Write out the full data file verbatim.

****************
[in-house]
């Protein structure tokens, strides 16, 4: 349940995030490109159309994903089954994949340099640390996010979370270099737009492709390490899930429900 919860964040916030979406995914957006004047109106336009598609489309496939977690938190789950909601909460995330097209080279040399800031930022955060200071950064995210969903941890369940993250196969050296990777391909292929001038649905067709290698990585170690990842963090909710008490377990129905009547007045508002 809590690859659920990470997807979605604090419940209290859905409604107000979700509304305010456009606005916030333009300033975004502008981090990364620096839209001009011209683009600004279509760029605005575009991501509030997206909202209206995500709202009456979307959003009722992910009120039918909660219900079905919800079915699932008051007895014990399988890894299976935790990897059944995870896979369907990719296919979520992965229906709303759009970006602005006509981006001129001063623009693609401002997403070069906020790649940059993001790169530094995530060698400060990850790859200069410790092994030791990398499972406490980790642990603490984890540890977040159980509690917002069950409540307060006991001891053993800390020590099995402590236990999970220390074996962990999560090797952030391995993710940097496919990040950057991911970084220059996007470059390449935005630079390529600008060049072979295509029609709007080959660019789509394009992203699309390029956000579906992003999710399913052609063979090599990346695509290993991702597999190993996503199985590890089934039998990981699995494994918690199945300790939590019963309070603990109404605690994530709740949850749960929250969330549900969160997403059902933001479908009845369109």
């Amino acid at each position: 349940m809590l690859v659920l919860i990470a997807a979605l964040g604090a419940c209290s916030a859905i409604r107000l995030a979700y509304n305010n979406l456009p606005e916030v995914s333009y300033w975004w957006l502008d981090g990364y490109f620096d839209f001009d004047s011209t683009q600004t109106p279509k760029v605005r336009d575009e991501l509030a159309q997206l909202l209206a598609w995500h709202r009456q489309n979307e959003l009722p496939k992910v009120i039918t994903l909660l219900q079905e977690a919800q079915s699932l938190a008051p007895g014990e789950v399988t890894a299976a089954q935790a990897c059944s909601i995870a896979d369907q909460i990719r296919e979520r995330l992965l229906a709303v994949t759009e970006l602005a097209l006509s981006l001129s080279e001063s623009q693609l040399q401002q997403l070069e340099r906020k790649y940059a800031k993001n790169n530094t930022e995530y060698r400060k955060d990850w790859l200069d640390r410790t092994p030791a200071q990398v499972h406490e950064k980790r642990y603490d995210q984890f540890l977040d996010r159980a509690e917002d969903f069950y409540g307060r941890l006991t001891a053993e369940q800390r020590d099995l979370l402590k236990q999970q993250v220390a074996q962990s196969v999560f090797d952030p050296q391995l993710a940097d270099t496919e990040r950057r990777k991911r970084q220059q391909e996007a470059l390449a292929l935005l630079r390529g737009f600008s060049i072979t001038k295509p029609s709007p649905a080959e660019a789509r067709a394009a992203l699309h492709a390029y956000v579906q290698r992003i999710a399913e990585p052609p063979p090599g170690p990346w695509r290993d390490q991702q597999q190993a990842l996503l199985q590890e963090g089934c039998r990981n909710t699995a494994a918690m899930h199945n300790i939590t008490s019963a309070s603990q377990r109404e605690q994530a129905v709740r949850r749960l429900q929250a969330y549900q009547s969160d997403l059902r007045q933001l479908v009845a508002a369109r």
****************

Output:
[in-house]
């Protein structure tokens, strides 16, 4: 349940995030490109159309994903089954994949340099640390996010979370270099737009492709390490899930429900 919860964040916030979406995914957006004047109106336009598609489309496939977690938190789950909601909460995330097209080279040399800031930022955060200071950064995210969903941890369940993250196969050296990777391909292929001038649905067709290698990585170690990842963090909710008490377990129905009547007045508002 809590690859659920990470997807979605604090419940209290859905409604107000979700509304305010456009606005916030333009300033975004502008981090990364620096839209001009011209683009600004279509760029605005575009991501509030997206909202209206995500709202009456979307959003009722992910009120039918909660219900079905919800079915699932008051007895014990399988890894299976935790990897059944995870896979369907990719296919979520992965229906709303759009970006602005006509981006001129001063623009693609401002997403070069906020790649940059993001790169530094995530060698400060990850790859200069410790092994030791990398499972406490980790642990603490984890540890977040159980509690917002069950409540307060006991001891053993800390020590099995402590236990999970220390074996962990999560090797952030391995993710940097496919990040950057991911970084220059996007470059390449935005630079390529600008060049072979295509029609709007080959660019789509394009992203699309390029956000579906992003999710399913052609063979090599990346695509290993991702597999190993996503199985590890089934039998990981699995494994918690199945300790939590019963309070603990109404605690994530709740949850749960929250969330549900969160997403059902933001479908009845369109």
């Amino acid at each position: 349940m809590l690859v659920l919860i990470a997807a979605l964040g604090a419940c209290s916030a859905i409604r107000l995030a979700y509304n305010n979406l456009p606005e916030v995914s333009y300033w975004w957006l502008d981090g990364y490109f620096d839209f001009d004047s011209t683009q600004t109106p279509k760029v605005r336009d575009e991501l509030a159309q997206l909202l209206a598609w995500h709202r009456q489309n979307e959003l009722p496939k992910v009120i039918t994903l909660l219900q079905e977690a919800q079915s699932l938190a008051p007895g014990e789950v399988t890894a299976a089954q935790a990897c059944s909601i995870a896979d369907q909460i990719r296919e979520r995330l992965l229906a709303v994949t759009e970006l602005a097209l006509s981006l001129s080279e001063s623009q693609l040399q401002q997403l070069e340099r906020k790649y940059a800031k993001n790169n530094t930022e995530y060698r400060k955060d990850w790859l200069d640390r410790t092994p030791a200071q990398v499972h406490e950064k980790r642990y603490d995210q984890f540890l977040d996010r159980a509690e917002d969903f069950y409540g307060r941890l006991t001891a053993e369940q800390r020590d099995l979370l402590k236990q999970q993250v220390a074996q962990s196969v999560f090797d952030p050296q391995l993710a940097d270099t496919e990040r950057r990777k991911r970084q220059q391909e996007a470059l390449a292929l935005l630079r390529g737009f600008s060049i072979t001038k295509p029609s709007p649905a080959e660019a789509r067709a394009a992203l699309h492709a390029y956000v579906q290698r992003i999710a399913e990585p052609p063979p090599g170690p990346w695509r290993d390490q991702q597999q190993a990842l996503l199985q590890e963090g089934c039998r990981n909710t699995a494994a918690m899930h199945n300790i939590t008490s019963a309070s603990q377990r109404e605690q994530a129905v709740r949850r749960l429900q929250a969330y549900q009547s969160d997403l059902r007045q933001l479908v009845a508002a369109r």